Mobility vs. Flexibility: What’s The Difference?

Via CrossfitInvictus.com

“Written by Calvin Sun

I have spent over half a decade working in the fitness industry and, for better or worse, things have changed a great deal over the last few years. Among these changes, strength coaches and physical therapists have found themselves on convergent paths. Many PTs are required to have a certification in strength and conditioning and more coaches are finding themselves at seminars learning about myofasical release and techniques for increasing range of motion. In the past, coaches and trainers would simply instruct their clients on how to “stretch”, focusing on increasing flexibility by lengthening muscles that might be short and tight. Today, especially in the CrossFit community, we hear the term “mobilization” used in conjunction with or even in place of the word “stretching”. This has caused some confusion amongst coaches, clients, and their respective physical therapists, chiropractors, and massage therapists. In a clinical setting, joint mobilization typically refers to a type of manual therapy intervention where a therapist will physically move the joint to help restore function and/or alleviate symptoms. However, more commonly, coaches are referring to the definition popularized by Kelly Starrett of San Francisco CrossFit and MobilityWOD. He describes mobilization as “a movement-based integrated full-body approach that addresses all the elements that limit movement and performance including short and tight muscles, soft tissue restriction, joint capsule restriction, motor control problems, joint range of motion dysfunction, and neural dynamic issues. In short, mobilization is a tool to globally address movement and performance problems”.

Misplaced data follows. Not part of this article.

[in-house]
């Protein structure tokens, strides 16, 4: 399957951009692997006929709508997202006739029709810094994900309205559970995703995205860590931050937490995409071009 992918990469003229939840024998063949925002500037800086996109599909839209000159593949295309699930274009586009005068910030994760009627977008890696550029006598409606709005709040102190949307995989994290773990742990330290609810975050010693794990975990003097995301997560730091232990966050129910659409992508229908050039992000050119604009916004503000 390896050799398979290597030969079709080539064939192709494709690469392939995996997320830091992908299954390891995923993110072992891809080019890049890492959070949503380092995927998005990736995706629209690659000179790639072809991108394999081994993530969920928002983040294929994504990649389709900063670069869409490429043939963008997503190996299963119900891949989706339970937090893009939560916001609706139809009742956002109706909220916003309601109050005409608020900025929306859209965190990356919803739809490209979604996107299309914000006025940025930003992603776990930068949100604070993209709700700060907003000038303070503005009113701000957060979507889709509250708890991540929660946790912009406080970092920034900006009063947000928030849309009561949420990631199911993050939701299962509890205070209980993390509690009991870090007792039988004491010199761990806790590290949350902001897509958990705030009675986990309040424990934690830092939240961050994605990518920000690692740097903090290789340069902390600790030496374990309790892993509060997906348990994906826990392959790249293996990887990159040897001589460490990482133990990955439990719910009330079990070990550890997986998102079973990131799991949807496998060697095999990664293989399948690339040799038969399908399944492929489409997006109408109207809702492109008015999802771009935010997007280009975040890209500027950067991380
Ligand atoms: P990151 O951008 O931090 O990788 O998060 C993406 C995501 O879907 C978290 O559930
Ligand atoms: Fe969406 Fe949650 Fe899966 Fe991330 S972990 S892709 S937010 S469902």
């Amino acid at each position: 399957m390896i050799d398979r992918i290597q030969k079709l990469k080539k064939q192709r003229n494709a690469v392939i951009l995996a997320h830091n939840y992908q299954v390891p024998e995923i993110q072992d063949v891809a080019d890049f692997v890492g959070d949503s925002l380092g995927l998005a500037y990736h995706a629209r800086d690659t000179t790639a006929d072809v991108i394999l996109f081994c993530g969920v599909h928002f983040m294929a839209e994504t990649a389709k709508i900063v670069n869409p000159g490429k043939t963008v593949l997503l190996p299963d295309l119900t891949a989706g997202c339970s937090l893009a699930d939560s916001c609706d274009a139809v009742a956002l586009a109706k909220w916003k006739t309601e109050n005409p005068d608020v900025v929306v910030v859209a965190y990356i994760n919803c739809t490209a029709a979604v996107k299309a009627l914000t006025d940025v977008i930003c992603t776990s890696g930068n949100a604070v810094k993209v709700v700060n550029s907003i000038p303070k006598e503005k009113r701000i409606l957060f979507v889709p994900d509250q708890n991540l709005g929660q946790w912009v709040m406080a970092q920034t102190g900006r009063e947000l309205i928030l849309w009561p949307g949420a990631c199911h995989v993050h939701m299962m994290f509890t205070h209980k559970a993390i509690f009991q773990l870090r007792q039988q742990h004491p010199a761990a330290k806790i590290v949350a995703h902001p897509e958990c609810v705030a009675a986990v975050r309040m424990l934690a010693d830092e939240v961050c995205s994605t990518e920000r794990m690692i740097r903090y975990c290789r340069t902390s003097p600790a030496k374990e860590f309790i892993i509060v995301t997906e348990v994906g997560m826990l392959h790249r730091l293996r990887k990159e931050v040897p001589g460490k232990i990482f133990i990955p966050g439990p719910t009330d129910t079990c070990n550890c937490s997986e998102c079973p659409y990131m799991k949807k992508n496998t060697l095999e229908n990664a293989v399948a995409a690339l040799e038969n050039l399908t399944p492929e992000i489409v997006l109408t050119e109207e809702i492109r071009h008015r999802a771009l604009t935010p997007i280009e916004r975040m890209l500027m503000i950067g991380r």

Mobility should be a proactive approach, not a reactive one. In other words, don’t wait until problems arise before you address them. Too often I will see athletes finish a workout that might have hundreds of repetitions of loaded squats or pressing and do absolutely nothing to address the potential issues that are usually right around the corner. Having said that, there’s a great deal you can do to prevent injury, speed recovery, and improve performance. We can break down mobilization into three primary modalities: soft tissue work, stretching, and joint mobilization.” Continued…